So, what does this mean for the future of creative writing, and writing in general? Reality is calling upon those who see the present through clear eyes and who have hopes in their minds for a bright future to use the power of words to shape society the way that they believe executes the morals and emotions that we as a society have lost. From recent events in politics, we see that our reality has become that church and state are no longer separate entities, and that the morals of our society are completely off their axis. Many examples of this are set in controversy, which is often times a writer’s best friend. The bills targeting contraception and abortion have raised both questions and outrage on social media and in the news industry concerning the plight of our state being influenced by matters that it swore at founding to never be influence by. This topic has been reflected in popular teen novels, such as a few chapters in Prized, the second book of the Birthmarked series by Caragh M. O’Brien, and recent movies such as “Unplanned”.
It is the duty of those with stories in their heads and words in their fingertips to write. Write about what angers you, what pleases you, what you think deserves to change. Do you find reality to be off its center? YOU have the power to fix it. Even if the scientific facts, the economic factors, and the political power is against you, you have the power to make a difference with words. Because once you publish something, it no longer belongs to just you. It belongs to everyone, and you will find that many people share your beliefs, and will get inspired by your ability to take action.
Change does not come from a fact. Change comes from a feeling; a feeling that something is wrong, something is off, that reality is not what it should be. Morality and emotions have been forced to take a backseat while facts and statistics have driven our world into one of prosperity, yes, but one devoid of the very humanity that John Locke, and other philosophers such as Henry David Thoreau, persistently advocated for.
John Locke was a firm believer in equality and independence (although the term ‘equality’ was not as developed as it is today). He advocated that humans had the right to be selfish. Not in the sense where they did not have to worry about other people, but in the sense that everyone had the right to control their “life, health, liberty, and possessions” (Two Treatises on Government, John Locke). These very familiar words for decades have been the foundation for our society; however, in recent years, those in power and even everyday citizens are forgetting the principles that our very country was founded on.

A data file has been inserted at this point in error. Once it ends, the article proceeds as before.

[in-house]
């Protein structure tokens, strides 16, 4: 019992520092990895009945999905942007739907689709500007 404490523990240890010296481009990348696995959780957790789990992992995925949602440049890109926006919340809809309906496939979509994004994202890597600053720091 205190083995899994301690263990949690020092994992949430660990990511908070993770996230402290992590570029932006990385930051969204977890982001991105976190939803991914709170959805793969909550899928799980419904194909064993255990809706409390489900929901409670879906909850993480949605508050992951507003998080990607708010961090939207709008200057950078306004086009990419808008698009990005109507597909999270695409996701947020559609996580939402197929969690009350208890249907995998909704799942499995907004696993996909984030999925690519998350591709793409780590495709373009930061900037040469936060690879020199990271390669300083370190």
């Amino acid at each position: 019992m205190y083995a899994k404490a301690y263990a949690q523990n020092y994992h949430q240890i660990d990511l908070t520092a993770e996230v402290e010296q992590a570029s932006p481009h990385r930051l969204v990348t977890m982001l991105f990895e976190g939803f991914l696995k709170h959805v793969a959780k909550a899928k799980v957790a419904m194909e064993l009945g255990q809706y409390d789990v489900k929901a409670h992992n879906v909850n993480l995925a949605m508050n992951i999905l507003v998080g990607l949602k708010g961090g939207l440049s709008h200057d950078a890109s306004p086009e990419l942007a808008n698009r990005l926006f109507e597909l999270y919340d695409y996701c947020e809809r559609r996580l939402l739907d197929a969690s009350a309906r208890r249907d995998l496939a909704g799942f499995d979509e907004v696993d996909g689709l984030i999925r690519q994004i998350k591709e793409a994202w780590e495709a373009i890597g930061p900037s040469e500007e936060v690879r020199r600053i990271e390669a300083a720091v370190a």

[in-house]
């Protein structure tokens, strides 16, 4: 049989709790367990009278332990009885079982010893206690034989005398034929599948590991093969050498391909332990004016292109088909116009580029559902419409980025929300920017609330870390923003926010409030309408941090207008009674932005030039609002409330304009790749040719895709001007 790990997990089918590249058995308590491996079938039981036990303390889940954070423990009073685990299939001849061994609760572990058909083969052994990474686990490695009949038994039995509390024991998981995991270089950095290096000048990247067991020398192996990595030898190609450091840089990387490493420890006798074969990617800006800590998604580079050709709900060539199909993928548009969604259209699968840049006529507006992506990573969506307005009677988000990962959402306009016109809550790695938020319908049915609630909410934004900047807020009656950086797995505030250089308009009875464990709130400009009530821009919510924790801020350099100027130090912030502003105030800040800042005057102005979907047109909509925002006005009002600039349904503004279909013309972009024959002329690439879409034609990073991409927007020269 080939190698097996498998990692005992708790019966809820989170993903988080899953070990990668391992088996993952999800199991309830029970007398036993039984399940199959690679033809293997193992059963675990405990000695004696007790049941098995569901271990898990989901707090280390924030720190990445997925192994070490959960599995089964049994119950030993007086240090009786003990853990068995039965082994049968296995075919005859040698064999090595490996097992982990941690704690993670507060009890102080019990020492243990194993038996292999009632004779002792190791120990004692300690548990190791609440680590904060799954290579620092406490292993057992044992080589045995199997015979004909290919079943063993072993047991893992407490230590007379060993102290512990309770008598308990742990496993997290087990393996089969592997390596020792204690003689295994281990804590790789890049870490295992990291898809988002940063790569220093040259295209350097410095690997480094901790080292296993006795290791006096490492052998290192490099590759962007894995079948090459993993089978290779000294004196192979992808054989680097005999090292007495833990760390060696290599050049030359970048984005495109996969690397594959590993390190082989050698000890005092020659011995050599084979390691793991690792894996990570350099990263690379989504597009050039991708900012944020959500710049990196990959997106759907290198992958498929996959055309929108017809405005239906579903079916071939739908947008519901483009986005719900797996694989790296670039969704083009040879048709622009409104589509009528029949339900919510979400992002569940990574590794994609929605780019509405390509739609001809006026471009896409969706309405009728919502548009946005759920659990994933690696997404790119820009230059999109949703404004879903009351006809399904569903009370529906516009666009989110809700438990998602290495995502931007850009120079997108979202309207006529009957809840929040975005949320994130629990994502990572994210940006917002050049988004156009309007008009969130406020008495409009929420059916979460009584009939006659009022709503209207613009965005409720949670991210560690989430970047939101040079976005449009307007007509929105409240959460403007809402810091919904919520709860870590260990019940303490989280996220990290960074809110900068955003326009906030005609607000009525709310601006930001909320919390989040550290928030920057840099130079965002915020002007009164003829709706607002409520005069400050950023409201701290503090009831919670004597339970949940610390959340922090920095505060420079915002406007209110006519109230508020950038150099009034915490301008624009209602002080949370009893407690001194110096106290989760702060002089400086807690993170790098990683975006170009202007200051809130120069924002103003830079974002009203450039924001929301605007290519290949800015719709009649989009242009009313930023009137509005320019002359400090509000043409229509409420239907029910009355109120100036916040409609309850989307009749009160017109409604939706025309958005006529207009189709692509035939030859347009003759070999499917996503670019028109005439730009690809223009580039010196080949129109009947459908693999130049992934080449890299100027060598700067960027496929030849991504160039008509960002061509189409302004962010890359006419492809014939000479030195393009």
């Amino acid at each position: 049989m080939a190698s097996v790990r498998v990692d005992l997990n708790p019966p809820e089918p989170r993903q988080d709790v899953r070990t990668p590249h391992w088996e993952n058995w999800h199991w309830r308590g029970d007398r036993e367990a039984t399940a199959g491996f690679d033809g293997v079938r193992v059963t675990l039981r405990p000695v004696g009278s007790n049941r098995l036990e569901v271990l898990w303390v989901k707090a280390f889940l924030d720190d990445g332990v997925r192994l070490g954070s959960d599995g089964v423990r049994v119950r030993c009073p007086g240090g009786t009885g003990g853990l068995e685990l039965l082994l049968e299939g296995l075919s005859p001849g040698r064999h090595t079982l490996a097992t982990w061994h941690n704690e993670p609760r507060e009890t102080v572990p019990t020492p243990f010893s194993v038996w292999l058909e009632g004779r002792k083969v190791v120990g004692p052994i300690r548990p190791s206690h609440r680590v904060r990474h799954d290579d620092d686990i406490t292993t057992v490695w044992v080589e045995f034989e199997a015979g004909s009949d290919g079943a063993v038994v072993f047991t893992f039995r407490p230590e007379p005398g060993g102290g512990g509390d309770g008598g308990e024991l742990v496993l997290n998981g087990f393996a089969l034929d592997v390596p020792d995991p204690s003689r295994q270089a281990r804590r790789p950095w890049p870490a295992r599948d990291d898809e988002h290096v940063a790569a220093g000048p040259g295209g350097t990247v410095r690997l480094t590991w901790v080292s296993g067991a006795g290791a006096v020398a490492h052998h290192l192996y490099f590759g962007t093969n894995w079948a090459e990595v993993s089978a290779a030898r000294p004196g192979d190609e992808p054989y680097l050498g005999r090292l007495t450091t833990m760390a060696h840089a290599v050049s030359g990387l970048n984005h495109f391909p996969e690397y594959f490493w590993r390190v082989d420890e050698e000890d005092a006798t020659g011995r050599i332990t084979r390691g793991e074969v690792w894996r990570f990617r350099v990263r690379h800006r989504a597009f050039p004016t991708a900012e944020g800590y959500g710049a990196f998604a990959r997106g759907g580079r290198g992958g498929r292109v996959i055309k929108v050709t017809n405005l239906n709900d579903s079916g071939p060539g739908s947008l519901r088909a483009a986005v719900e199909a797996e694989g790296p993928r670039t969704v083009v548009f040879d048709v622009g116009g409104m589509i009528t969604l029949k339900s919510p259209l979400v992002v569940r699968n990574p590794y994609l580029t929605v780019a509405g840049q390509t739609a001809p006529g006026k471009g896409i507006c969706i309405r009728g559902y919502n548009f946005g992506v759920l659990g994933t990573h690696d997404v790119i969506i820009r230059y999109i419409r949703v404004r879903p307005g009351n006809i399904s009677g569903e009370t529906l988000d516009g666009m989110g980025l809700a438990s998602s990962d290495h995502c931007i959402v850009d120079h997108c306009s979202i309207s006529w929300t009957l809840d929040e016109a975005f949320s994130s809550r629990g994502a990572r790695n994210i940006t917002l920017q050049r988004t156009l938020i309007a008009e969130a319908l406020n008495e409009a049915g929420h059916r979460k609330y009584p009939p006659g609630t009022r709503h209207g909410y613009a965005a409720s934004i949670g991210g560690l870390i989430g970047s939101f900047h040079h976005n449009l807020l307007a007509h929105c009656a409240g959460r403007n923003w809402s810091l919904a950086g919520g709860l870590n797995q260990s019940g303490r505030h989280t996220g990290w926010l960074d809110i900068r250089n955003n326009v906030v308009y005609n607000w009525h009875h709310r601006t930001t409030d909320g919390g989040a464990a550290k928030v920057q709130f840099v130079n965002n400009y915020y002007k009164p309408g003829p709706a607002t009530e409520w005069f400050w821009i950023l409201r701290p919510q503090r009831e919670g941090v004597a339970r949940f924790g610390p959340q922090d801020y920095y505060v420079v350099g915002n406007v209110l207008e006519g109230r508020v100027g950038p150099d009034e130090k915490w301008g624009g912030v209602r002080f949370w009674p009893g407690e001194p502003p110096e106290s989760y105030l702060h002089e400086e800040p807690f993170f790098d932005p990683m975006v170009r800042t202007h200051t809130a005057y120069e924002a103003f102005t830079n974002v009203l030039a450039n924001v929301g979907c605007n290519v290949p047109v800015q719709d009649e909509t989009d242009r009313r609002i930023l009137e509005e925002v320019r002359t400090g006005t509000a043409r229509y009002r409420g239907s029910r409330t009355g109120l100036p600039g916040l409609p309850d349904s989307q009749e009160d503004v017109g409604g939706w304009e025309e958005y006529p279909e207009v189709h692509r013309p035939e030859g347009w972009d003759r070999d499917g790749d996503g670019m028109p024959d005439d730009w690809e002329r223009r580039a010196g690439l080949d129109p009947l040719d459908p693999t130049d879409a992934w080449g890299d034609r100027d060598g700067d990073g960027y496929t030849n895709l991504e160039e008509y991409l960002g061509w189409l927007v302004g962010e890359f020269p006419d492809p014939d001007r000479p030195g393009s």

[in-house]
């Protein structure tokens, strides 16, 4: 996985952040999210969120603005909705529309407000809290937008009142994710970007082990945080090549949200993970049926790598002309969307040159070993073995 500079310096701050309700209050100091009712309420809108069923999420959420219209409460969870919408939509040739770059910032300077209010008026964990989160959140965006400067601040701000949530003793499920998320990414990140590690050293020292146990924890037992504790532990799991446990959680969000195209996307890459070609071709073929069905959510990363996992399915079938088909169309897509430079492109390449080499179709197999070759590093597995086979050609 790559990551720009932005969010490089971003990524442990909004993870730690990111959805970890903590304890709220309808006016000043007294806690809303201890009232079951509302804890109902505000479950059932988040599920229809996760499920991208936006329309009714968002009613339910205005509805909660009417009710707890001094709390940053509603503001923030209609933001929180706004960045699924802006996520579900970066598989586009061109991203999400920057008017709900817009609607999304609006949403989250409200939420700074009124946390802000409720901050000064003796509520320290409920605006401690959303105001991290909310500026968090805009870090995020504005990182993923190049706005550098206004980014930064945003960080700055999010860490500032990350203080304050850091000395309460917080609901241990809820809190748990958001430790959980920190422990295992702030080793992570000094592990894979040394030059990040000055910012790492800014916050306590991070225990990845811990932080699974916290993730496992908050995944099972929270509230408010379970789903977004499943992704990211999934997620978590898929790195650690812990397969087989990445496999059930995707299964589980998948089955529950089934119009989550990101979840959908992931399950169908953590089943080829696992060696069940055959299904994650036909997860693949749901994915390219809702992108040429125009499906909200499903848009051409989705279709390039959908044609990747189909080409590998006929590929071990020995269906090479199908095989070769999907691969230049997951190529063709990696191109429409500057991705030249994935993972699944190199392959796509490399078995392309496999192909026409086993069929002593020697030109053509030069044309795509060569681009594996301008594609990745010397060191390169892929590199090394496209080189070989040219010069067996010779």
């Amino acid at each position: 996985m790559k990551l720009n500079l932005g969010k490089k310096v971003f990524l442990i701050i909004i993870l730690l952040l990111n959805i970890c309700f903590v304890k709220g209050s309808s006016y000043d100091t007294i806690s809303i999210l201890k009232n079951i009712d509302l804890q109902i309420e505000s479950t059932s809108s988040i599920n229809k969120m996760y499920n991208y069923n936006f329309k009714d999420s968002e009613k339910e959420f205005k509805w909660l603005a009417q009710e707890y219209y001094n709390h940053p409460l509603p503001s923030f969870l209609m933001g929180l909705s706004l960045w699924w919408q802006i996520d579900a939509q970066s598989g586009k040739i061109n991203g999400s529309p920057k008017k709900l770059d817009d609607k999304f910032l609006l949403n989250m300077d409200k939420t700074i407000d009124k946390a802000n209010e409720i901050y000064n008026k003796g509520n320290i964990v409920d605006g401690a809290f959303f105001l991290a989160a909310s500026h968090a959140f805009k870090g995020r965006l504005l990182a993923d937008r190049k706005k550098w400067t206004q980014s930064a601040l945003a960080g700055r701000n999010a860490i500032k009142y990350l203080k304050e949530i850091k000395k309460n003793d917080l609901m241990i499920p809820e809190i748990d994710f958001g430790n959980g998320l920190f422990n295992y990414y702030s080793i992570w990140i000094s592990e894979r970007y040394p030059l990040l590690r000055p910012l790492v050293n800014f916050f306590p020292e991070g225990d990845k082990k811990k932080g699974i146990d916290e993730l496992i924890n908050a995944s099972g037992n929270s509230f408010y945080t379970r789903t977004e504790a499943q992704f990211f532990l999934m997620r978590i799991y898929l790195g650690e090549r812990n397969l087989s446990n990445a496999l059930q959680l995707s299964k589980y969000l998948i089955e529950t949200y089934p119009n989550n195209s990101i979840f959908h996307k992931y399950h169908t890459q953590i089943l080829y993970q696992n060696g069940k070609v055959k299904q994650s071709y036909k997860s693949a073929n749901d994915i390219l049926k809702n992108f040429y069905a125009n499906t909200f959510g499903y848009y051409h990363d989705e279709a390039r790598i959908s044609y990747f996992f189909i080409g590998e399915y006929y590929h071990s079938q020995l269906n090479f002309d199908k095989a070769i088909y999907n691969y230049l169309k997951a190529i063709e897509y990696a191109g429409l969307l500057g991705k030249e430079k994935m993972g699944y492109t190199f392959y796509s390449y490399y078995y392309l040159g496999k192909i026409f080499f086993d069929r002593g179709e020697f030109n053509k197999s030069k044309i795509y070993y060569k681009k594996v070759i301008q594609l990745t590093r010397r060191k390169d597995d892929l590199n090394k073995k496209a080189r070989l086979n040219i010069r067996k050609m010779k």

Henry David Thoreau was an essayist and philosopher of the transcendentalist movement. Transcendentalism was built on the philosophies of “self-reliance, intuition, and independence” (study.com). He understood the importance of writing as a means of reaching as many people as possible with his ideas. One of his most famous quotes concerning the dire importance of writing is this:
“Write while the heat is in you. The writer who postpones the recording of his thoughts uses an iron which has cooled to burn a hole with. He cannot inflame the minds of his audience.”
– Henry David Thoreau
In some ways, humanity has lost its creativity, its breath, its morality. Creative writing and other art forms are the ideal way to express thoughts about how we believe society has existed, how it exists now, and what steps we can take to make sure that situations such as the horrific society of The Hunger Games never becomes a reality. Suzanne Collins understands this at a deep, personal level. In an interview with the New York Times, she discusses how her family connection to war helped fuel her need to write the plot of The Hunger Games. Her father was an advocate for educating the next generation on the realities of war starting at a young age, and she wholeheartedly agrees. “If we wait too long, what kind of expectation can we have? We think we are sheltering them, but what we are doing is putting them at a disadvantage” (Collins). She also mentions how she encountered readers or parents of readers who decided to make the story an allegory for troubled adolescences, rather than the reality of it: an allegory for oppressive government, corrupt leadership, and the horrors of war. “I don’t write about adolescence,” Collins insists. “I write about war. For adolescents.”
The Art of Reality
“Every secret of a writer’s soul, ever experience of his life, every quality of his mind, is written large in his works.”
– Virginia Woolf
Art is the glue of society; it takes you into a world that show reality in its purest form; reality is stripped from the facts, the stats, the financial state of things. It exists as we are meant to see it, and portrays the future of what we want to change. Writers have seen this side of reality since the beginning of time. It is why we have mythology, and religion, and the societal structures that we do. Writing for ages has circulated powerful ideas, and it continues to do so, even if it is not on tablets and are not the ethical laws of a society. Writers see the reality that their emotions paint for them, and their morality guides them to construct a world that is not so far out of our reach. Writing can do so much; it can persuade the masses, inspire the new generation, anger a society, encourage the leaders, bring together a country, and even tear apart a world. Writing holds the power in our society, and it is the most essential thing that we have. Writing, after all, is the sincerest form of reality.